In today’s world, heating bills are foremost on many people’s minds as we move into the coldest months of winter. People in early America were also concerned with heating, and they needed to work through the year to provide enough wood to heat their homes and make hot water for cooking, cleaning and bathing. Most firewood was cut in the winter when it could be easily cut and transported into barnyards for processing, but a good part of the other seasons were also taken up with splitting, stacking and moving wood around to keep fires in burning constantly through the long northern winter. Early Americans used prodigious amounts of wood to stoke the flames in their fireplaces. In Colonial times, before the improved efficiencies of the Rumford fireplace and later wood stoves, farmers had to cut, split and manage upwards of 40 cords of wood to keep their homes warm and their farms in operation.
Winter is a good time to cut and get up a year’s stock of firewood. Farmers at this season have less work to perform and wood is easier loaded and drawn when there is good sleighing, than in summer. But remember one thing: Don’t attempt to warm all creation, by working hard to chop and haul fire-wood, and at the same time leave your dwelling so open that the cold wind will rush in on all sides. By all means make your house comfortable. Bank it up and have all of its walls tight with good non-conductors of heat. While taking good care of those in-doors that can can talk, and tell their wants, never forget the dumb brutes in your barn-yard and stables. “The merciful man is merciful to his beast.” -- Editor, Genesee Farmer
To put those 40 cords of wood in perspective we can compare them to today’s heating bills. According to the
Today heating oil is neatly delivered to our tanks and all we need to do is turn up our thermostats when the house grows cold or call the oil company to top off our tank when it is running low. Americans of the 18th and 19th centuries spent a great deal of their time managing their firewood supply and making sure that they had enough wood to get through the winter. Farms in rural areas generally included 15 to 20 acre woodlots as part of the property. In managing their wood supply, farmers generally cut an acre each year with the assumption that it would grow back to be of usable size by the time they came back to that spot in fifteen years. Farmers also bartered for wood and, if they lived near enough to cities to make transportation worthwhile, sold firewood as a cash crop for as much as $6 per cord in the mid-19th century.
The technology of cutting firewood was vastly different in the 19th century. In the present, people who heat with wood have a wide variety of power equipment available to make the job easier, including chain saws, hydraulic wood splitters and even motorized wheel barrows. Until about 1870, the most commonly used tool for processing wood was the American Pattern axe. Axes were very efficient for felling and limbing trees, but were not as good at splitting the trees into usable chunks of firewood. For this purpose most wood cutters relied on splitting wedges and heavy wooden “beetles” or sledge hammers to split their wood. Cross-cut saws were not often used for felling trees until the last quarter of the 19th century because they were initially not as efficient as axes and were much more expensive to purchase.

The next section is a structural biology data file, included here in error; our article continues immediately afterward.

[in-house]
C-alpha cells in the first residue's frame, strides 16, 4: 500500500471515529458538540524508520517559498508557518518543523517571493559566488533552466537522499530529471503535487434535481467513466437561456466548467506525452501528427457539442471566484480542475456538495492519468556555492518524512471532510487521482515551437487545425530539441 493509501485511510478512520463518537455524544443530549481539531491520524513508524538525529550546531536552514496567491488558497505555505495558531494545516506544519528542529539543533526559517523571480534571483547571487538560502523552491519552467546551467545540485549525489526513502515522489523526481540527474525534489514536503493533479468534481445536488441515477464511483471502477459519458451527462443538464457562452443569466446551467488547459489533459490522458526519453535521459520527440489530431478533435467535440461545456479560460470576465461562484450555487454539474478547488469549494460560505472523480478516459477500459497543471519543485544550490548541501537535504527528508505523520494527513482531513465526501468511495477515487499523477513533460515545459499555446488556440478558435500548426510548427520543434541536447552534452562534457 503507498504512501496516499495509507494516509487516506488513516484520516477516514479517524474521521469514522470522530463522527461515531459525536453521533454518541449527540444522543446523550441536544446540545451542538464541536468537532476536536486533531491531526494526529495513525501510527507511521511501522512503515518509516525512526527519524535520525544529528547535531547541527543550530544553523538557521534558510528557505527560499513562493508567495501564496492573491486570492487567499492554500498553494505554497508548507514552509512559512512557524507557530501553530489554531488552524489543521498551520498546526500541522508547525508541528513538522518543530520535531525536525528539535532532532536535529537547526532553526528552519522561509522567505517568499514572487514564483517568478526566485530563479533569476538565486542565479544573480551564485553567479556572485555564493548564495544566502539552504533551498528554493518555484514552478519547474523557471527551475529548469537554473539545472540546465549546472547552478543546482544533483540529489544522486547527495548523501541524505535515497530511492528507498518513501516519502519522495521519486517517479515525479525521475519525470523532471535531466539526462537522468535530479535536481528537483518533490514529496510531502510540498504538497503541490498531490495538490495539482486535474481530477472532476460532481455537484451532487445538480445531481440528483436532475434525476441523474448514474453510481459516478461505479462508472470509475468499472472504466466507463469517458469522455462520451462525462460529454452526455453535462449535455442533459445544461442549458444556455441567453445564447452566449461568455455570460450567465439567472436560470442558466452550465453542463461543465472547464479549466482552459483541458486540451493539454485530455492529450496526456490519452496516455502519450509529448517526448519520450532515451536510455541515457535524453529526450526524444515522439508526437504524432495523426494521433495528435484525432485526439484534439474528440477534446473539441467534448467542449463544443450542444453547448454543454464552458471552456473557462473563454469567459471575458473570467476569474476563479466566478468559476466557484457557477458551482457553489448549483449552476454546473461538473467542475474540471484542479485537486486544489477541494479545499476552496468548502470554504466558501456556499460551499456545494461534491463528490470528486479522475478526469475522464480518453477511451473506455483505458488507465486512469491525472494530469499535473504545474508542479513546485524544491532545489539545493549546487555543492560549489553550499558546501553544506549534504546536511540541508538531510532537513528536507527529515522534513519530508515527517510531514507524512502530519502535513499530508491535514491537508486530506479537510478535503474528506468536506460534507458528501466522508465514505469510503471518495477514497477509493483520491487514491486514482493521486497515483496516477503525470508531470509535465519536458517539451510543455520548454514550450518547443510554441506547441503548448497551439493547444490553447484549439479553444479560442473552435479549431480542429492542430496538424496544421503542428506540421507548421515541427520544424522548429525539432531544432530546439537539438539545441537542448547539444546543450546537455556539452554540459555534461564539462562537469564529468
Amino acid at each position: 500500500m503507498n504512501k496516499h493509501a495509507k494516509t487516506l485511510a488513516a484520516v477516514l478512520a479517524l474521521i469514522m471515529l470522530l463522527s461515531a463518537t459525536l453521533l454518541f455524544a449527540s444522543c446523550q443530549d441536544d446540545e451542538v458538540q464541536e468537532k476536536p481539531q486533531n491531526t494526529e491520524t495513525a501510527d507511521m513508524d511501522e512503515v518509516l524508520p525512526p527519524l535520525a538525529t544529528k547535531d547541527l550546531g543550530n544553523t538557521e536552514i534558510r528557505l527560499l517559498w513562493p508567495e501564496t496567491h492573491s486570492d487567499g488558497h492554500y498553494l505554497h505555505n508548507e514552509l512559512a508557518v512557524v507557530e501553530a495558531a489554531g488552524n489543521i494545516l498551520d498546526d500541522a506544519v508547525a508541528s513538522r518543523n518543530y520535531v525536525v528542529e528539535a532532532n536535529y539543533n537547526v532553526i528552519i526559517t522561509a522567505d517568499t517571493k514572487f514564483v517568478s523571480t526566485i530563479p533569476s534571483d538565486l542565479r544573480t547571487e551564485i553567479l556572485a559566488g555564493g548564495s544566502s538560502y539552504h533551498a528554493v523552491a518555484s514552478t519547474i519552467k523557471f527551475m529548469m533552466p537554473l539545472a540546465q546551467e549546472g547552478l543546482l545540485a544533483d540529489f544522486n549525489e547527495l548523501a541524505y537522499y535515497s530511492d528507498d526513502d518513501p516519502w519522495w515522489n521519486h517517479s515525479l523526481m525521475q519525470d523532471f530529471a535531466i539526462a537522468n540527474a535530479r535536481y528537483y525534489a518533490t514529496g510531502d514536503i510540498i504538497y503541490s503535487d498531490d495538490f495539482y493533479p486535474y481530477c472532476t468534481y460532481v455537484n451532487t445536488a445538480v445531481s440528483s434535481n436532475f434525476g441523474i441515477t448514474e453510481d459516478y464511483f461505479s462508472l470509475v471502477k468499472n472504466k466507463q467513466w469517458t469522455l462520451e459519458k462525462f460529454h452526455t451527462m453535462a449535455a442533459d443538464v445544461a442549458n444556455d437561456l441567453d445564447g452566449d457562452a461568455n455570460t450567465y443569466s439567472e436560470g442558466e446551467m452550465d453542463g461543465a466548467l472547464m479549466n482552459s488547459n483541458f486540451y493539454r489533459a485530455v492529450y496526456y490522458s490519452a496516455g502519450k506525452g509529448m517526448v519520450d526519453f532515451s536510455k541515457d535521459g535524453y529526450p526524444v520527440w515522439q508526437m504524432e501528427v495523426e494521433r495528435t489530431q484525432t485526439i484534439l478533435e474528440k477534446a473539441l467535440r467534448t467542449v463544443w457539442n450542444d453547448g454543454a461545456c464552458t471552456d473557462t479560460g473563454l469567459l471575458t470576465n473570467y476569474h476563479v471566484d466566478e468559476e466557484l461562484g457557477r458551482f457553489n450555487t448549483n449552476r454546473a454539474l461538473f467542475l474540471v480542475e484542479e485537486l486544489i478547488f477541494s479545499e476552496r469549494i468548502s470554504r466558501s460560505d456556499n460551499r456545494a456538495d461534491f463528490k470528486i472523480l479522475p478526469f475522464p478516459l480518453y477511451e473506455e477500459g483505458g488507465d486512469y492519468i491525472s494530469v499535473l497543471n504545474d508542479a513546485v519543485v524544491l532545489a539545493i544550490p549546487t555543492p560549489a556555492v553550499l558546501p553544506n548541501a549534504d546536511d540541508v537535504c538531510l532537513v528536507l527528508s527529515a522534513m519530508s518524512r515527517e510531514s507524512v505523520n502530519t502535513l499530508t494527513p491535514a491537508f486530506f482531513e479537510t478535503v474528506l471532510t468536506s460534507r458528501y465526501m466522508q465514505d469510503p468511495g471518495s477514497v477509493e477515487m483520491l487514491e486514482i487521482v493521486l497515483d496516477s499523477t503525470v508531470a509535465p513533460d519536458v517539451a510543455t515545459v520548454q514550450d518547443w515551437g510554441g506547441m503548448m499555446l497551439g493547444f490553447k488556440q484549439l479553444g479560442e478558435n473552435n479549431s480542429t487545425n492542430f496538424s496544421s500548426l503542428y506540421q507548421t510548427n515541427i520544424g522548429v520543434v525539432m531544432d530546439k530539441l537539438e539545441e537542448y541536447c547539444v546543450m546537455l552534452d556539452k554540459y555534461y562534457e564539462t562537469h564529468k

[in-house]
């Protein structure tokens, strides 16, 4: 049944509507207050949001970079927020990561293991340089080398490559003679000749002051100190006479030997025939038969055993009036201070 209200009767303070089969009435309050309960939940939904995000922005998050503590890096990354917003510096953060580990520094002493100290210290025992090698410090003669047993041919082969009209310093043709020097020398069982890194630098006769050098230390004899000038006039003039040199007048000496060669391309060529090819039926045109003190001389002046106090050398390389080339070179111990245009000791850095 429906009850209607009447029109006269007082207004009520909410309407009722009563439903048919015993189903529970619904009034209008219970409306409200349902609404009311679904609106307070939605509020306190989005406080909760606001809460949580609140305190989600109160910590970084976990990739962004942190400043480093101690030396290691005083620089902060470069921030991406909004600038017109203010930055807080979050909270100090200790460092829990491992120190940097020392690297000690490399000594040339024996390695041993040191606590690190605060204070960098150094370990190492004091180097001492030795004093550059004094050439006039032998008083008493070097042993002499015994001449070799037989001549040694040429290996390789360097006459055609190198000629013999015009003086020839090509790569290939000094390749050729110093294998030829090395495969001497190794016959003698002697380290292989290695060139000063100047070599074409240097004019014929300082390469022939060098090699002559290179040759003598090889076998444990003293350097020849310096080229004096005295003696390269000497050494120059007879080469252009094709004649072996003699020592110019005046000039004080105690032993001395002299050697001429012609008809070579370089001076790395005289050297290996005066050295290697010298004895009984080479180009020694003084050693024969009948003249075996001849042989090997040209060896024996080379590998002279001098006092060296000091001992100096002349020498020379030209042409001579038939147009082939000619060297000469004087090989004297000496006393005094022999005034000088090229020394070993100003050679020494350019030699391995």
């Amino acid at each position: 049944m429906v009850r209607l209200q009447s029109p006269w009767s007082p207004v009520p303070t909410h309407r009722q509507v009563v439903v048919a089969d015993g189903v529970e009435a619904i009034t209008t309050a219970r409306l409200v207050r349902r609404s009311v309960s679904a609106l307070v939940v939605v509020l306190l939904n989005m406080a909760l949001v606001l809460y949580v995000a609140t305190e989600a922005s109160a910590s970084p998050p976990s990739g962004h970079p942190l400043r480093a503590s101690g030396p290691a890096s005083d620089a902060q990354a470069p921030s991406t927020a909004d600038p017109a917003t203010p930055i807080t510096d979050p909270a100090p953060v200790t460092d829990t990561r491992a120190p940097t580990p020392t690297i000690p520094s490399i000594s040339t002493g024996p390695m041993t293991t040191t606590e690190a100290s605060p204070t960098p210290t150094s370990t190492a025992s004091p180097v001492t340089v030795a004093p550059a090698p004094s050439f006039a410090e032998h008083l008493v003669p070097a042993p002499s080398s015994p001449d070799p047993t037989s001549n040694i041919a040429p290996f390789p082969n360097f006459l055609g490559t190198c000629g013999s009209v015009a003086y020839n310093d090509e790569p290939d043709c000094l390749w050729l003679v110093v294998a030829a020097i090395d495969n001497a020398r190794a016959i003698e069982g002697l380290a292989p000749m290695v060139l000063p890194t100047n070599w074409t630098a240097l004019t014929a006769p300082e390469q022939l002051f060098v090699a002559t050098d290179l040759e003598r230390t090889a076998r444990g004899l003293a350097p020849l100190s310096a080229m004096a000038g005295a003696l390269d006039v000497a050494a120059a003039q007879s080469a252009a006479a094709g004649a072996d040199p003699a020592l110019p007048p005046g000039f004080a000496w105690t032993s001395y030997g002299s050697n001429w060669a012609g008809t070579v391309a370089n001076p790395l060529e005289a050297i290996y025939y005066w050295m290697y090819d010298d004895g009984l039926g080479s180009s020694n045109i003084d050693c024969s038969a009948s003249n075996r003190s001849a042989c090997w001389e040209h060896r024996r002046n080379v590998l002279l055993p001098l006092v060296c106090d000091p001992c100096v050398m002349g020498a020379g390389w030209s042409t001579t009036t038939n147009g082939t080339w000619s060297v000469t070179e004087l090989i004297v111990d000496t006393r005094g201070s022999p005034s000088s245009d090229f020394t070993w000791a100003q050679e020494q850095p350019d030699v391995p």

In early America settlers often performed a dual function when they gathered firewood, creating a bank of fuel for the year as they cleared land for cultivation. This was a very labor intensive activity that required help. Neighbors often worked as a group to cut and clear the woods, pull stumps and do the initial plowing to open the land for the next season’s crops. This also allowed settlers to share necessary tools and equipment like oxen with sledges, horses and plows as well as hand tools like mauls and wedges. This made full use of a community’s resources to meet everyone’s needs.
The first energy crisis in America occurred in the 1740s when a growing population and inefficient energy practices caused a great shortage in firewood in New England and other heavily populated areas. Open hearth fireplaces were tremendously wasteful. Fully ninety percent of their heat energy went up the chimney, and the fire tended to pull more cold outside air in through poorly insulated walls and windows. Benjamin Franklin developed his famous stove, then called the “Pennsylvania Fire-Place,” as a tremendous advance in wood burning technology. On being asked about the stove he had the following reply, which is as relevant today as it was then: "By the help of this saving invention our wood may grow as fast as we consume it, and our posterity may warm themselves at a moderate rate, without being obliged to fetch their fuel over the Atlantic." The net effect on the lives of average Americans of this stove - and others invented in the 19th century - was dramatic. By the 1850s the average northern farm required 60% less firewood, which meant that it required 15 cords worth of trees rather than the 40 of colonial times.